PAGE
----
Both, evolving through many forms

Words about words

both

Photo: 13th century monk Ormin
Page from Ormulum; note editing.

M. MICHAEL BRADY
Asker, Norway

The word both comes from the early Middle English word bāðe, which apparently came from the Old Norse báðar, a word of masculine grammatical gender that also had the feminine form báðir, the neuter form báði, and the genitive form báðra. More than 10 forms of the word coexisted for many years.

In published writings, the word both first appeared in Ormulum, the 12th century interpretation of the scripture written by a monk named Ormin of the order of St. Augustine. Ormin evidently lived in the Danish territory of England, in the former kingdom of Mercia, part of the Anglo-Saxon Heptarchy of seven kingdoms before they were united into the Kingdom of England in the 10th century. Line 250 of Ormulum reads, “Baþe wærenn alde.”

The second significant mention of both was in Cursor Mundi (Latin for “Runner of the World”), a Middle English poem of almost 30,000 lines, written anonymously about 1300 CE somewhere in Northern England. The poem is an overview of the then-known history of the world, as described in the Bible and other sources. Line 666 of Cursor Mundi reads “Bath he sette in þare fre will,” 793 reads “Al for noght þette it bath,” and line 1254 reads “In þat way sal þou find forsoth þi moders and mine bather slough.”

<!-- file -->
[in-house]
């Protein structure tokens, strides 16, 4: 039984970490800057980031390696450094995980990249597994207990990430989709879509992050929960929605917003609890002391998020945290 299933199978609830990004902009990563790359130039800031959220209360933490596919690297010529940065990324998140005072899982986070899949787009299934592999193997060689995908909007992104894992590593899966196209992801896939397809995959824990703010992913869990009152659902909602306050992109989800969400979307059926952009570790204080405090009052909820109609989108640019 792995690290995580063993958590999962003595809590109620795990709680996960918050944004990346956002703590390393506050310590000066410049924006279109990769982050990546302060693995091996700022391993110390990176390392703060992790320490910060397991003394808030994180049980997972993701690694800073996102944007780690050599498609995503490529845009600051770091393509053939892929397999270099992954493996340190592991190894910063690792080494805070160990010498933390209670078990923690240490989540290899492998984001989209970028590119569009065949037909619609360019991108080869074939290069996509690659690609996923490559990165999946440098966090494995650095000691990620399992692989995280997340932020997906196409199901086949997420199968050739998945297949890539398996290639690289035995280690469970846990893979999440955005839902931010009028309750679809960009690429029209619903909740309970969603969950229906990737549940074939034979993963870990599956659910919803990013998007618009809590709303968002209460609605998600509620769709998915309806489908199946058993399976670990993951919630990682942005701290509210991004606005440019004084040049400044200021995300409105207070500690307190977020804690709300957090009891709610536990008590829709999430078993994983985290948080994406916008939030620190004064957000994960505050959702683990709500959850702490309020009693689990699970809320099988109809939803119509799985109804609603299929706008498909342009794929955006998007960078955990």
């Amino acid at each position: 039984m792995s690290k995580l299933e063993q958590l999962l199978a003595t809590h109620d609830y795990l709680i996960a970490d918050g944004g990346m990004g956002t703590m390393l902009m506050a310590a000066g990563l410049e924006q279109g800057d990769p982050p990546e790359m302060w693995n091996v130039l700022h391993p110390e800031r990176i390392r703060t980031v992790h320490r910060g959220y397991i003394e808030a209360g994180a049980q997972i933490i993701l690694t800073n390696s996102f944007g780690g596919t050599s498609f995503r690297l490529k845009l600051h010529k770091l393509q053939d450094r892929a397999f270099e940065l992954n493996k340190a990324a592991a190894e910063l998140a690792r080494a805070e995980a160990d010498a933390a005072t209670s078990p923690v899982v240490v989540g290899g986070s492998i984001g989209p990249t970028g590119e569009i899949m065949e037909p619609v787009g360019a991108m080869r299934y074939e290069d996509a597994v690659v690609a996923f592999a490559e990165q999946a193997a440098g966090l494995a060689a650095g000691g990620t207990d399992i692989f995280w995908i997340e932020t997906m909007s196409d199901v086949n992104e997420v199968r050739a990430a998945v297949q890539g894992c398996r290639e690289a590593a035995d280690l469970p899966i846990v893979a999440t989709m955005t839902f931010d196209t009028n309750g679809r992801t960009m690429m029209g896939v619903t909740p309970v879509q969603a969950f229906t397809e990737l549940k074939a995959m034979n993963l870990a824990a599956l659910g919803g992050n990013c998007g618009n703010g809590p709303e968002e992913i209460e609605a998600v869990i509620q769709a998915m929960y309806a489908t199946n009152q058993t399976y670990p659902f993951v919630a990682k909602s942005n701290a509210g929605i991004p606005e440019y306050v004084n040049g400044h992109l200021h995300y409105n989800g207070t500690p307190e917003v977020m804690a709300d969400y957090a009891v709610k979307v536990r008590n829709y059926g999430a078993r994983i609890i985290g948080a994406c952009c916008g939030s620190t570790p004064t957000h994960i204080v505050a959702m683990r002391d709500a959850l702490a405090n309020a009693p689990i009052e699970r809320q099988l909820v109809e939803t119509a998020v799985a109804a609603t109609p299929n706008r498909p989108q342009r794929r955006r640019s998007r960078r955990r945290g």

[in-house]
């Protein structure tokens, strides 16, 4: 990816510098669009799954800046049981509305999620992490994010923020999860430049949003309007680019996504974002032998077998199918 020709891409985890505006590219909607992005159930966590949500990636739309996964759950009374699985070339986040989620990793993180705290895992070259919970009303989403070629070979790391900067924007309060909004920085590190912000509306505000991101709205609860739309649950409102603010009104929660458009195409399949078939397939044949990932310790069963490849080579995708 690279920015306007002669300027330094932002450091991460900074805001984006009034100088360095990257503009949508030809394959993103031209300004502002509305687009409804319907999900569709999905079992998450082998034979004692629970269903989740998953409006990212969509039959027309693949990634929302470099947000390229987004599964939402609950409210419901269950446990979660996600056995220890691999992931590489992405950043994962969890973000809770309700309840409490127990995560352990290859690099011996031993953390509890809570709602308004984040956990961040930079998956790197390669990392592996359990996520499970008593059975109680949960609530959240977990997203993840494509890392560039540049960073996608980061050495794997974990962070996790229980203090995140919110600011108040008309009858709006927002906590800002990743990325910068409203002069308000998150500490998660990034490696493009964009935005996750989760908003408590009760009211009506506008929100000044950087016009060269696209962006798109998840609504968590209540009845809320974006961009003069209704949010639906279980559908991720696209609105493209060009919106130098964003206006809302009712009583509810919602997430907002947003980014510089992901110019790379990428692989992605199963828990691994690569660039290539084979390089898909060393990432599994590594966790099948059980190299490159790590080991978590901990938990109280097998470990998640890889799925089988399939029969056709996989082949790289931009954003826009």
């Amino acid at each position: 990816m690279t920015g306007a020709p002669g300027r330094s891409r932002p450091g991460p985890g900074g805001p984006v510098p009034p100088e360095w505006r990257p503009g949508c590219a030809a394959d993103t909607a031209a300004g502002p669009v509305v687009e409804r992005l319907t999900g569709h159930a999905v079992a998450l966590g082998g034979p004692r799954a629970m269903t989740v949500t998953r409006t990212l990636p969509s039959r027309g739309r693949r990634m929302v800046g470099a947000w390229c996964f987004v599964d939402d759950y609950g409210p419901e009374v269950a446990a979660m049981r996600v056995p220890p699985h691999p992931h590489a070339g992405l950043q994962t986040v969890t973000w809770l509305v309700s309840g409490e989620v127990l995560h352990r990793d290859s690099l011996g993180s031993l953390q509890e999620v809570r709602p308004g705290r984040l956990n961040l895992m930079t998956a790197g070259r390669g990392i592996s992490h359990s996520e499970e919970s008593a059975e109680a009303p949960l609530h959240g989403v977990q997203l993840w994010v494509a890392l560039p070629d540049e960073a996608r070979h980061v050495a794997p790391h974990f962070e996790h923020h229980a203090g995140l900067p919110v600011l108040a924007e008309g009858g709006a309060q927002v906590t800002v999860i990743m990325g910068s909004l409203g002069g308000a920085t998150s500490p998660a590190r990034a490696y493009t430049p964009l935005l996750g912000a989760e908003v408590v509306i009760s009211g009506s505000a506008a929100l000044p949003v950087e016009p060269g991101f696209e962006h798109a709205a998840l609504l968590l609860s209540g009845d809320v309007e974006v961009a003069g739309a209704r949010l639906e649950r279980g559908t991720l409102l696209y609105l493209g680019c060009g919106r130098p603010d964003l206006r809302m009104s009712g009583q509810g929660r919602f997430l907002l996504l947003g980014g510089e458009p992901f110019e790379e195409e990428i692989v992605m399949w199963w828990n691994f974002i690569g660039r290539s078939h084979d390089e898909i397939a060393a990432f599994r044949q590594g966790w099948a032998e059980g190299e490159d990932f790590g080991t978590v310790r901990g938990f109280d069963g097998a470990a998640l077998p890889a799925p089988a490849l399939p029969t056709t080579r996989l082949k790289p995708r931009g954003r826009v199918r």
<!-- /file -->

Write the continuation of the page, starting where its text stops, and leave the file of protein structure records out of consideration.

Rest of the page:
The numerous forms of both persisted until the printing press, invented in 1439 by German blacksmith Johannes Gutenberg, made printed works available. With time, as works spread, spellings became less chaotic, and the forms of today emerged. In the 1836 Pickwick Papers, the first novel by English writer and social critic Charles Dickens (1812-1870), in a conversation, “Little Man” remarks to Mr. Jingle: “Now, my dear Sir, between you and I, we know very well, my dear Sir, that you have run off with this lady for the sake of her money. Don’t frown, Sir, don’t frown; I say, between you and I, we know it. We are both men of the world, and we know very that our friends here, are not—eh?”

This article originally appeared in the Sept. 18, 2020, issue of The Norwegian American. To subscribe, visit SUBSCRIBE or call us at (206) 784-4617.

M. Michael Brady

M. Michael Brady

M. Michael Brady was born, raised, and educated as a scientist in the United States. After relocating to the Oslo area, he turned to writing and translating. In Norway, he is now classified as a bilingual dual national.

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